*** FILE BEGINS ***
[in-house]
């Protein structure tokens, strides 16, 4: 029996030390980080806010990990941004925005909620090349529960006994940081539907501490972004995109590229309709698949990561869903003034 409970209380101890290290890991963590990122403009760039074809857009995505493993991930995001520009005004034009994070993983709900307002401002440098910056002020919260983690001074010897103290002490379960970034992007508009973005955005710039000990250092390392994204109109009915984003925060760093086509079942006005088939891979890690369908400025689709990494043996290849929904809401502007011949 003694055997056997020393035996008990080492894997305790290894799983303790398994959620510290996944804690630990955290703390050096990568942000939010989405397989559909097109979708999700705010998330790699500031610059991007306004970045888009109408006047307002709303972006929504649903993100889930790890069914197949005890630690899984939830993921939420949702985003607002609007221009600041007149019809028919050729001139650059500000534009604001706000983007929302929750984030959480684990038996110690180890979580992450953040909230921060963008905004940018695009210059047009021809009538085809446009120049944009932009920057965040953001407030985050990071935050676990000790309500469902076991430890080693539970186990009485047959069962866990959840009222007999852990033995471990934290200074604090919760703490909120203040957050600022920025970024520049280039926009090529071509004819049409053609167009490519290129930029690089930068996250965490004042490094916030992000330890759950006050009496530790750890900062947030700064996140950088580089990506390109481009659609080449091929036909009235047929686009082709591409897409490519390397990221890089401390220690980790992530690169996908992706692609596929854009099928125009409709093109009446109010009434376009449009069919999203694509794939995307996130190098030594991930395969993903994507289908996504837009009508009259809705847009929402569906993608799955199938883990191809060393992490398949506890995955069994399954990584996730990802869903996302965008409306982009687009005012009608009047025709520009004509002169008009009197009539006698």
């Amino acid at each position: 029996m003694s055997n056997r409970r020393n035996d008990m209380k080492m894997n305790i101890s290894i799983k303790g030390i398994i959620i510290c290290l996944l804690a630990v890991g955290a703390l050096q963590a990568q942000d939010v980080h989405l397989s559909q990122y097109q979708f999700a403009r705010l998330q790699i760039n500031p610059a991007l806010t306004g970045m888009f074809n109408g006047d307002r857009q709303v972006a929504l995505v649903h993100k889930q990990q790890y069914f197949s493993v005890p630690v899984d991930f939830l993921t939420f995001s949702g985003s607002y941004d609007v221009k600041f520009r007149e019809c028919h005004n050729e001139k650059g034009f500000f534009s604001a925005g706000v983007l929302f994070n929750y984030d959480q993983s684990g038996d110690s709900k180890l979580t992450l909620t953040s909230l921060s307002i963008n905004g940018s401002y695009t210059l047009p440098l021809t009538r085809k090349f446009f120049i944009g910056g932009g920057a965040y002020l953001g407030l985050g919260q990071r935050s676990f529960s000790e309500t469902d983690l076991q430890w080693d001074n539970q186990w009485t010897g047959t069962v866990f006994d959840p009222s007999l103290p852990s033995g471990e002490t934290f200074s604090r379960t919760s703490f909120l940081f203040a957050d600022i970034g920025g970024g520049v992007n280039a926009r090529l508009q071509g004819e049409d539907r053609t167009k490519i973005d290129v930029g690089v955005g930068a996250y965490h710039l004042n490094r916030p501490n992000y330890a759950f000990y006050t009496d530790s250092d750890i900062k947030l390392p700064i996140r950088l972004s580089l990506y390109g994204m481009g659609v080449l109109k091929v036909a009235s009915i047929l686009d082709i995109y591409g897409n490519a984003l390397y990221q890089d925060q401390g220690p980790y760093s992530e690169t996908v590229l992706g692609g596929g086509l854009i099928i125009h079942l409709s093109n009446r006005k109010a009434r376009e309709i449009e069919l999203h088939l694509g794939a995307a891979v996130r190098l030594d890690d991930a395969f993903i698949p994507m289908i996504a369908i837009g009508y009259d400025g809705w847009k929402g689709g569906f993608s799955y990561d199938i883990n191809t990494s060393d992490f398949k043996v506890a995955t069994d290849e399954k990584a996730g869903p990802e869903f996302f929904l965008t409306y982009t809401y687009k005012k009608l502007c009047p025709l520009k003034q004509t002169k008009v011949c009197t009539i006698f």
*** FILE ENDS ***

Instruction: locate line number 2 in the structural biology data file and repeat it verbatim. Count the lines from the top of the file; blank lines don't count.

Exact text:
């Protein structure tokens, strides 16, 4: 029996030390980080806010990990941004925005909620090349529960006994940081539907501490972004995109590229309709698949990561869903003034 409970209380101890290290890991963590990122403009760039074809857009995505493993991930995001520009005004034009994070993983709900307002401002440098910056002020919260983690001074010897103290002490379960970034992007508009973005955005710039000990250092390392994204109109009915984003925060760093086509079942006005088939891979890690369908400025689709990494043996290849929904809401502007011949 003694055997056997020393035996008990080492894997305790290894799983303790398994959620510290996944804690630990955290703390050096990568942000939010989405397989559909097109979708999700705010998330790699500031610059991007306004970045888009109408006047307002709303972006929504649903993100889930790890069914197949005890630690899984939830993921939420949702985003607002609007221009600041007149019809028919050729001139650059500000534009604001706000983007929302929750984030959480684990038996110690180890979580992450953040909230921060963008905004940018695009210059047009021809009538085809446009120049944009932009920057965040953001407030985050990071935050676990000790309500469902076991430890080693539970186990009485047959069962866990959840009222007999852990033995471990934290200074604090919760703490909120203040957050600022920025970024520049280039926009090529071509004819049409053609167009490519290129930029690089930068996250965490004042490094916030992000330890759950006050009496530790750890900062947030700064996140950088580089990506390109481009659609080449091929036909009235047929686009082709591409897409490519390397990221890089401390220690980790992530690169996908992706692609596929854009099928125009409709093109009446109010009434376009449009069919999203694509794939995307996130190098030594991930395969993903994507289908996504837009009508009259809705847009929402569906993608799955199938883990191809060393992490398949506890995955069994399954990584996730990802869903996302965008409306982009687009005012009608009047025709520009004509002169008009009197009539006698």